Copyright ©

Public Health Agency of Canada, 2011

Canada

REFERENCES:

Footnote 1
Dey, A., & Singh, S. (2006). Transfusion transmitted leishmaniasis: a case report and review of literature. Indian Journal of Medical Microbiology, 24(3), 165-170.
Footnote 2
Petersen, C. A. (2009). Leishmaniasis, an emerging disease found in companion animals in the United States. Topics in Companion Animal Medicine, 24(4), 182-188. doi:10.1053/j.tcam.2009.06.006
Footnote 3
Li, Q., Zhou, Y., Yao, C., Ma, X., Wang, L., Xu, W., Wang, Z., & Qiao, Z. (2009). Apoptosis caused by Hsp90 inhibitor geldanamycin in Leishmania donovani during promastigote-to-amastigote transformation stage. Parasitology Research, 105(6), 1539-1548. doi:10.1007/s00436-009-1582-y
Footnote 4
Sinha, P. K., Pandey, K., & Bhattacharya, S. K. (2005). Diagnosis & management of leishmania/HIV co-infection. The Indian Journal of Medical Research, 121(4), 407-414.
Footnote 5
Murray, P. R., Baron, E. J., Jorgensen, J. H., Landry, M. L., Pfaller, M. A., & Yolken, R. H. (Eds.). (2003). Manual of Clinical Microbiology (8th ed.). Herdon, VA, United States of America: American Society for Microbiology.
Footnote 6
Kedzierski, L. (2010). Leishmaniasis Vaccine: Where are We Today? Journal of Global Infectious Diseases, 2(2), 177-185. doi:10.4103/0974-777X.62881
Footnote 7
Rathi, S. K., Pandhi, R. K., Chopra, P., & Khanna, N. (2005). Post-kala-azar dermal leishmaniasis: a histopathological study. Indian Journal of Dermatology, Venereology and Leprology, 71(4), 250-253.
Footnote 8
Moore, E. M., & Lockwood, D. N. (2010). Treatment of visceral leishmaniasis. Journal of Global Infectious Diseases, 2(2), 151-158. doi:10.4103/0974-777X.62883
Footnote 9
Clem, A. (2010). A current perspective on leishmaniasis. Journal of Global Infectious Diseases, 2(2), 124-126. doi:10.4103/0974-777X.62863
Footnote 10
Rocha, L. S., Falqueto, A., Dos Santos, C. B., Ferreira, A. L., da Graca, G. C., Grimaldi, G.,Jr, & Cupolillo, E. (2010). Survey of natural infection by Leishmania in sand fly species collected in southeastern Brazil. Transactions of the Royal Society of Tropical Medicine and Hygiene, doi:10.1016/j.trstmh.2010.02.005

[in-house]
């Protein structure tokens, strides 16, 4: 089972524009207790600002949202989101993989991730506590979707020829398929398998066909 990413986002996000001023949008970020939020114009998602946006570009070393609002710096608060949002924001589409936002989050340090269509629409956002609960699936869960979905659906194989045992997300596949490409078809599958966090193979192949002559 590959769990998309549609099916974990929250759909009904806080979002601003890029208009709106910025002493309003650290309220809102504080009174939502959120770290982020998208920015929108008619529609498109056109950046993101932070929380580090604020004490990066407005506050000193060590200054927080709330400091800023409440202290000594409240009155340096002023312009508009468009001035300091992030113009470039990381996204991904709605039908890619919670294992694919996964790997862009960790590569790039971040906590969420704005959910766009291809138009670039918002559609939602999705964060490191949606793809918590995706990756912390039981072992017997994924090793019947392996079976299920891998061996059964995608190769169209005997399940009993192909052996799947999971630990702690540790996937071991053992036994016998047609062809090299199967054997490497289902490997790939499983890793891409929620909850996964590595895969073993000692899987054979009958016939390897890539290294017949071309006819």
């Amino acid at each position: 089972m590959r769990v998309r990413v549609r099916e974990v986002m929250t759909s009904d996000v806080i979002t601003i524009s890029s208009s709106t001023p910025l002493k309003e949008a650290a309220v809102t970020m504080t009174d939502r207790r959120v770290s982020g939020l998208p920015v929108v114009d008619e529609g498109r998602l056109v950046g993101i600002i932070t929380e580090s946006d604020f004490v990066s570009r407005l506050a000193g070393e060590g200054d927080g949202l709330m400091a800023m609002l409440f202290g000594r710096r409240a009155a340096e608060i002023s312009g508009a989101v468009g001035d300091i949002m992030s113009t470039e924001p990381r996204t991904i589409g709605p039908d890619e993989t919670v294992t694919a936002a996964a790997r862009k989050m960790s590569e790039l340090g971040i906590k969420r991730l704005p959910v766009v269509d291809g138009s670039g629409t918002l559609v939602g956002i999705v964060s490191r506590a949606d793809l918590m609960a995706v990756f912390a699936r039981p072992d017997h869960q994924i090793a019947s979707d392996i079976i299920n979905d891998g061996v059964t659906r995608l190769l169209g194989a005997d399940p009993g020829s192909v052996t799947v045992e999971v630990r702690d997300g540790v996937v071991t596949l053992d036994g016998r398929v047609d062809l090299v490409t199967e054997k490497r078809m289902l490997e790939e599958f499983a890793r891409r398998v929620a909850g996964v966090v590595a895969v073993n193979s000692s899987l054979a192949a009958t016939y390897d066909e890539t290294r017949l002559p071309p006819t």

Footnote 11
Gonzalez, M., Benito, F., Garcia, L., & Iglesias, A. (2009). Mucocutaneous Leishmaniasis: an imported illness with ENT repercussions. [Leishmaniasis mucocutanea: una enfermedad importada con repercusion en ORL] Acta Otorrinolaringologica Espanola, 60(4), 298-300. doi:10.1016/j.otorri.2009.01.006
Footnote 12
Quinnell, R. J., & Courtenay, O. (2009). Transmission, reservoir hosts and control of zoonotic visceral leishmaniasis. Parasitology, 136(14), 1915-1934. doi:10.1017/S0031182009991156
Footnote 13
Weiss, F., Vogenthaler, N., Franco-Paredes, C., & Parker, S. R. (2009). Leishmania tropica-induced cutaneous and presumptive concomitant viscerotropic leishmaniasis with prolonged incubation. Archives of Dermatology, 145(9), 1023-1026. doi:10.1001/archdermatol.2009.181
Footnote 14
Dougall, A., Shilton, C., Low Choy, J., Alexander, B., & Walton, S. (2009). New reports of Australian cutaneous leishmaniasis in Northern Australian macropods. Epidemiology and Infection, 137(10), 1516-1520. doi:10.1017/S0950268809002313
Footnote 15
Christensen, H. A., Arias, J. R., de Vasquez, A. M., & de Freitas, R. A. (1982). Hosts of sandfly vectors of Leishmania braziliensis guyanensis in the central Amazon of Brazil. The American Journal of Tropical Medicine and Hygiene, 31(2), 239-242.
Footnote 16
Zaghi, D., Panosian, C., Gutierrez, M. A., Gregson, A., Taylor, E., & Ochoa, M. T. (2010). New World cutaneous leishmaniasis: Current challenges in diagnosis and parenteral treatment. Journal of the American Academy of Dermatology, doi:10.1016/j.jaad.2009.08.045
Footnote 17
Wang, X., Jobe, M., Tyler, K. M., & Steverding, D. (2008). Efficacy of common laboratory disinfectants and heat on killing trypanosomatid parasites. Parasites & Vectors, 1(1), 35. doi:10.1186/1756-3305-1-35
Footnote 18
World Health Organization. (1993). Laboratory Biosafety Manual (2nd ed.)
Footnote 19
Grogl, M., Daugirda, J. L., Hoover, D. L., Magill, A. J., & Berman, J. D. (1993). Survivability and infectivity of viscerotropic Leishmania tropica from Operation Desert Storm participants in human blood products maintained under blood bank conditions. The American Journal of Tropical Medicine and Hygiene, 49(3), 308-315.
Footnote 20
Goto, H., & Lindoso, J. A. (2010). Current diagnosis and treatment of cutaneous and mucocutaneous leishmaniasis. Expert Review of Anti-Infective Therapy, 8(4), 419-433. doi:10.1586/eri.10.19
Footnote 21
Herwaldt, B. L. (2001). Laboratory-acquired parasitic infections from accidental exposures. Clinical Microbiology Reviews, 14(4), 659-88, table of contents. doi:10.1128/CMR.14.3.659-688.2001
Footnote 22
Human pathogens and toxins act. S.C. 2009, c. 24, Second Session, Fortieth Parliament, 57-58 Elizabeth II, 2009. (2009).
Footnote 23
Public Health Agency of Canada. (2004). In Best M., Graham M. L., Leitner R., Ouellette M. and Ugwu K. (Eds.), Laboratory Biosafety Guidelines (3rd ed.). Canada: Public Health Agency of Canada.